We’re also bound to convention by our involvement in work, recreation, sports and an implicit belief in the institutional arrangements already in place. Most of us have a faith, at least to start our lives; even atheists believe in the absence of a god.
Hirschi believed our sometimes unquestioned respect for law and authority fastens us securely to mainstream society. “[T]here is variation in the extent to which people believe they should obey the rules,” he wrote. And, of course, the less someone believes in the legitimacy or moral license of the law, the more likely he or she is to violate it.
We now have no way of knowing what Paddock thought of the law. His disregard for it on the fateful day was hardly a spontaneous shrug: Everything points to a carefully planned and orchestrated maneuver designed to maximize casualties. The “bump-stock” device he used to convert his semi-automatic guns to fully automatic could discharge up to 800 rounds per minute, and those that missed humans would have ricocheted off the hard streets, probably shattering on impact and spraying bystanders with potentially lethal fragments.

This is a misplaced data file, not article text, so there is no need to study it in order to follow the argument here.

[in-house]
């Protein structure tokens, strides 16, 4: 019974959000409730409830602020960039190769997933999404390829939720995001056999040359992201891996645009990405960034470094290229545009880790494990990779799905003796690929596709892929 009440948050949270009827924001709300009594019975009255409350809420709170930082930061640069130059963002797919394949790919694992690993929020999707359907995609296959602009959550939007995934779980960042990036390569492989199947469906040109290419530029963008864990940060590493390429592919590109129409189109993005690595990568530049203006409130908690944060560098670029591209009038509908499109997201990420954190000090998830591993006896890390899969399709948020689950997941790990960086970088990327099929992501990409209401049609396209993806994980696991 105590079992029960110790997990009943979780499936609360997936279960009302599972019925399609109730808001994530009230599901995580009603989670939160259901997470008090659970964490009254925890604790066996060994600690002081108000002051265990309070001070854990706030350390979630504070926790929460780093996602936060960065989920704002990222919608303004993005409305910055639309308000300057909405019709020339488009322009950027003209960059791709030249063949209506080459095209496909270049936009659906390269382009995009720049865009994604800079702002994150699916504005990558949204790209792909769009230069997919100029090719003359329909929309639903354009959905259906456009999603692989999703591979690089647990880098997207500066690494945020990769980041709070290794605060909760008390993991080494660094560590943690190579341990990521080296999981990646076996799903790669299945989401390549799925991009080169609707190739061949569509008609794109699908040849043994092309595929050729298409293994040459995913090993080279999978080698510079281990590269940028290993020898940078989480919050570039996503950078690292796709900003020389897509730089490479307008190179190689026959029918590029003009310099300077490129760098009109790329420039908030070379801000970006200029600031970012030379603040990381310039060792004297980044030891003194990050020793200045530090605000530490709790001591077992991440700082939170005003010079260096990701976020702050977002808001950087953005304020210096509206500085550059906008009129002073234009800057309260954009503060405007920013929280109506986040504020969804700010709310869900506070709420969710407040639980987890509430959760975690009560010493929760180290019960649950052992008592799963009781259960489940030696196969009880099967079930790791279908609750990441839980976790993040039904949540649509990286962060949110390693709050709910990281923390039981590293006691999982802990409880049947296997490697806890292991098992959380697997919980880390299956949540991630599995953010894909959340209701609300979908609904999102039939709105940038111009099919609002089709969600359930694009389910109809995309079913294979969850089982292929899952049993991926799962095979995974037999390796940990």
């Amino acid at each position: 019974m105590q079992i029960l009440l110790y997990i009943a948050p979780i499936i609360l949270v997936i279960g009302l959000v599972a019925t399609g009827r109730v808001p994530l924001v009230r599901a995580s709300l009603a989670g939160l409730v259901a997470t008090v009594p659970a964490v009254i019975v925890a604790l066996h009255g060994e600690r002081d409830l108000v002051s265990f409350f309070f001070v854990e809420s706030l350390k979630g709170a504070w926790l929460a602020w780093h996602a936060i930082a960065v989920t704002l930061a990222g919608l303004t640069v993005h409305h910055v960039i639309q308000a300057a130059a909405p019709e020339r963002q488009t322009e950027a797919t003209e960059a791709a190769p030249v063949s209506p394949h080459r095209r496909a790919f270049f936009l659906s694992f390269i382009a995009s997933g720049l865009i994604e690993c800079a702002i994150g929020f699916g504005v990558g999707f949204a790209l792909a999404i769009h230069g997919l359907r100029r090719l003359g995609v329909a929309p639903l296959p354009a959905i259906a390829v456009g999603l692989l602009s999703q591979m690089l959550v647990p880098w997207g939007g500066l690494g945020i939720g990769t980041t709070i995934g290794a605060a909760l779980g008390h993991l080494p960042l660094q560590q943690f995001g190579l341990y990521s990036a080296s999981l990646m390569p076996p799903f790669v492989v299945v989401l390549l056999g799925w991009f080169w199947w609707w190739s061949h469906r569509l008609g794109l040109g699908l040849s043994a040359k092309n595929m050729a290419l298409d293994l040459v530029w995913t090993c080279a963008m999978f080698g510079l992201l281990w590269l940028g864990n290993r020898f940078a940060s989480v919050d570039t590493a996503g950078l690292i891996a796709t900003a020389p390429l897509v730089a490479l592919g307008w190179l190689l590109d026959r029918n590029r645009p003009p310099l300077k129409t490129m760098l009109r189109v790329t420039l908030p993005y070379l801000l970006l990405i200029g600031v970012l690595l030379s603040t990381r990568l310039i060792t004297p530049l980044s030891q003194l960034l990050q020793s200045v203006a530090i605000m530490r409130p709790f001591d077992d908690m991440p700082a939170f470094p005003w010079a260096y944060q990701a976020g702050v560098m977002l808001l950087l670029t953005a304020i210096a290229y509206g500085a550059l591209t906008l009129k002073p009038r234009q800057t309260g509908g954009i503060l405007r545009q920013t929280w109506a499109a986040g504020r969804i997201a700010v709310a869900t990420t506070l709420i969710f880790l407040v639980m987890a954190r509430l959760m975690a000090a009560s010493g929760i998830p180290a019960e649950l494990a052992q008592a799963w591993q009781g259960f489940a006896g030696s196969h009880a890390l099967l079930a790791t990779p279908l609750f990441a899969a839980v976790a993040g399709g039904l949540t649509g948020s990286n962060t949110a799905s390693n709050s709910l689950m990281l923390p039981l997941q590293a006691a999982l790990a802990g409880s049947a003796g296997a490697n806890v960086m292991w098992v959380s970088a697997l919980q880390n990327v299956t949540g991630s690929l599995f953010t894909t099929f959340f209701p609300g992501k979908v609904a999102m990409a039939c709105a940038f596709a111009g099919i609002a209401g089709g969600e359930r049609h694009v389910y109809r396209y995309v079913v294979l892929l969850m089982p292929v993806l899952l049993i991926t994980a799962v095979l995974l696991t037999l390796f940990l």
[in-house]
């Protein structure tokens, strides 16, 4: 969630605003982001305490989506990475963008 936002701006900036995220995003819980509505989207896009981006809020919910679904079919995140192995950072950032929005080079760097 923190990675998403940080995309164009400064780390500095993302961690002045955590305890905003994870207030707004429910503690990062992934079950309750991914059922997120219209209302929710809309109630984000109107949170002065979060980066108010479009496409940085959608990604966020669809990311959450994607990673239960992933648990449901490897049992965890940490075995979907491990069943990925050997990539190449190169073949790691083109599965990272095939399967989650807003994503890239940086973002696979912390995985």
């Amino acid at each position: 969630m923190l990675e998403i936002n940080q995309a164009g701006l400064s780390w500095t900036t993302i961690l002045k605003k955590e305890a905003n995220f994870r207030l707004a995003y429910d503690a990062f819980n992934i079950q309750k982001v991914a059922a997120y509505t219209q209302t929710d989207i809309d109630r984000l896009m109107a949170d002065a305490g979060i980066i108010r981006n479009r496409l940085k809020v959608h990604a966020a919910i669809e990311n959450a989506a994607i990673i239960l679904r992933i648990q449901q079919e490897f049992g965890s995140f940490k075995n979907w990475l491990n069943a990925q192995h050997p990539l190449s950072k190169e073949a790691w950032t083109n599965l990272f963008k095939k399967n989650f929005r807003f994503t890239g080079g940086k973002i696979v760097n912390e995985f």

Most widely publicized shootings are occasions for renewing demands to change US gun control laws. It makes sense to refrain from this debate simply because, after a respectful period of tut-tutting and earnest reflection, America will resolve not to bend and maintain the Second Amendment of its Constitution intact.